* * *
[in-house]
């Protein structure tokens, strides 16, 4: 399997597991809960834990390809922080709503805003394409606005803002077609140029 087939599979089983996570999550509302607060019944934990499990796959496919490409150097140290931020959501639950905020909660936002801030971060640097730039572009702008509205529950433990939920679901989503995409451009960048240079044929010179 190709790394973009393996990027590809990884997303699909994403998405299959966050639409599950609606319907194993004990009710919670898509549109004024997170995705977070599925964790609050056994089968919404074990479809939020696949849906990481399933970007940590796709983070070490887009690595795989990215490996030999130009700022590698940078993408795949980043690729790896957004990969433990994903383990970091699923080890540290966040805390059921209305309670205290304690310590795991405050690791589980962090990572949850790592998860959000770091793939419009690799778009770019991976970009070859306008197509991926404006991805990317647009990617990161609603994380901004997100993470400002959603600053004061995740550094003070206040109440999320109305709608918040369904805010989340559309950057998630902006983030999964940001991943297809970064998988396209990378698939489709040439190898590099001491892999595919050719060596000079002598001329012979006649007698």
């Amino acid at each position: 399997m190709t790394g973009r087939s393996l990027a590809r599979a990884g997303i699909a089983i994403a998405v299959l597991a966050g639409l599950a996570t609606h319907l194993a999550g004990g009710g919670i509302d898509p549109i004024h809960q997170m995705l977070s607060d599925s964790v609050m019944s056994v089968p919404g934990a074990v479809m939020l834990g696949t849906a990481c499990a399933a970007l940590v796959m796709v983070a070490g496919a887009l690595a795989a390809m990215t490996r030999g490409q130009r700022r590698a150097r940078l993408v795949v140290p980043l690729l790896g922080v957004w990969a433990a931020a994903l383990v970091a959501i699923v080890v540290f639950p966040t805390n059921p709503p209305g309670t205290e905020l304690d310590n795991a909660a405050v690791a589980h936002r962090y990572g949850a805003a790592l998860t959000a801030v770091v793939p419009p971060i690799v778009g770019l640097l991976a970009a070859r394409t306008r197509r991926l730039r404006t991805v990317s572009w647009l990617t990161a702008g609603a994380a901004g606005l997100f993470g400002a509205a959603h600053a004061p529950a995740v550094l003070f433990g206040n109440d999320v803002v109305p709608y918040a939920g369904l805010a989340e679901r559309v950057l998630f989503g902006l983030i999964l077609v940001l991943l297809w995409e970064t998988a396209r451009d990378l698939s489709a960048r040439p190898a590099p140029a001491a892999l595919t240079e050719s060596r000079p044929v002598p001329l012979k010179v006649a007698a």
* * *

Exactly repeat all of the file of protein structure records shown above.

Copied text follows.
[in-house]
């Protein structure tokens, strides 16, 4: 399997597991809960834990390809922080709503805003394409606005803002077609140029 087939599979089983996570999550509302607060019944934990499990796959496919490409150097140290931020959501639950905020909660936002801030971060640097730039572009702008509205529950433990939920679901989503995409451009960048240079044929010179 190709790394973009393996990027590809990884997303699909994403998405299959966050639409599950609606319907194993004990009710919670898509549109004024997170995705977070599925964790609050056994089968919404074990479809939020696949849906990481399933970007940590796709983070070490887009690595795989990215490996030999130009700022590698940078993408795949980043690729790896957004990969433990994903383990970091699923080890540290966040805390059921209305309670205290304690310590795991405050690791589980962090990572949850790592998860959000770091793939419009690799778009770019991976970009070859306008197509991926404006991805990317647009990617990161609603994380901004997100993470400002959603600053004061995740550094003070206040109440999320109305709608918040369904805010989340559309950057998630902006983030999964940001991943297809970064998988396209990378698939489709040439190898590099001491892999595919050719060596000079002598001329012979006649007698």
């Amino acid at each position: 399997m190709t790394g973009r087939s393996l990027a590809r599979a990884g997303i699909a089983i994403a998405v299959l597991a966050g639409l599950a996570t609606h319907l194993a999550g004990g009710g919670i509302d898509p549109i004024h809960q997170m995705l977070s607060d599925s964790v609050m019944s056994v089968p919404g934990a074990v479809m939020l834990g696949t849906a990481c499990a399933a970007l940590v796959m796709v983070a070490g496919a887009l690595a795989a390809m990215t490996r030999g490409q130009r700022r590698a150097r940078l993408v795949v140290p980043l690729l790896g922080v957004w990969a433990a931020a994903l383990v970091a959501i699923v080890v540290f639950p966040t805390n059921p709503p209305g309670t205290e905020l304690d310590n795991a909660a405050v690791a589980h936002r962090y990572g949850a805003a790592l998860t959000a801030v770091v793939p419009p971060i690799v778009g770019l640097l991976a970009a070859r394409t306008r197509r991926l730039r404006t991805v990317s572009w647009l990617t990161a702008g609603a994380a901004g606005l997100f993470g400002a509205a959603h600053a004061p529950a995740v550094l003070f433990g206040n109440d999320v803002v109305p709608y918040a939920g369904l805010a989340e679901r559309v950057l998630f989503g902006l983030i999964l077609v940001l991943l297809w995409e970064t998988a396209r451009d990378l698939s489709a960048r040439p190898a590099p140029a001491a892999l595919t240079e050719s060596r000079p044929v002598p001329l012979k010179v006649a007698a």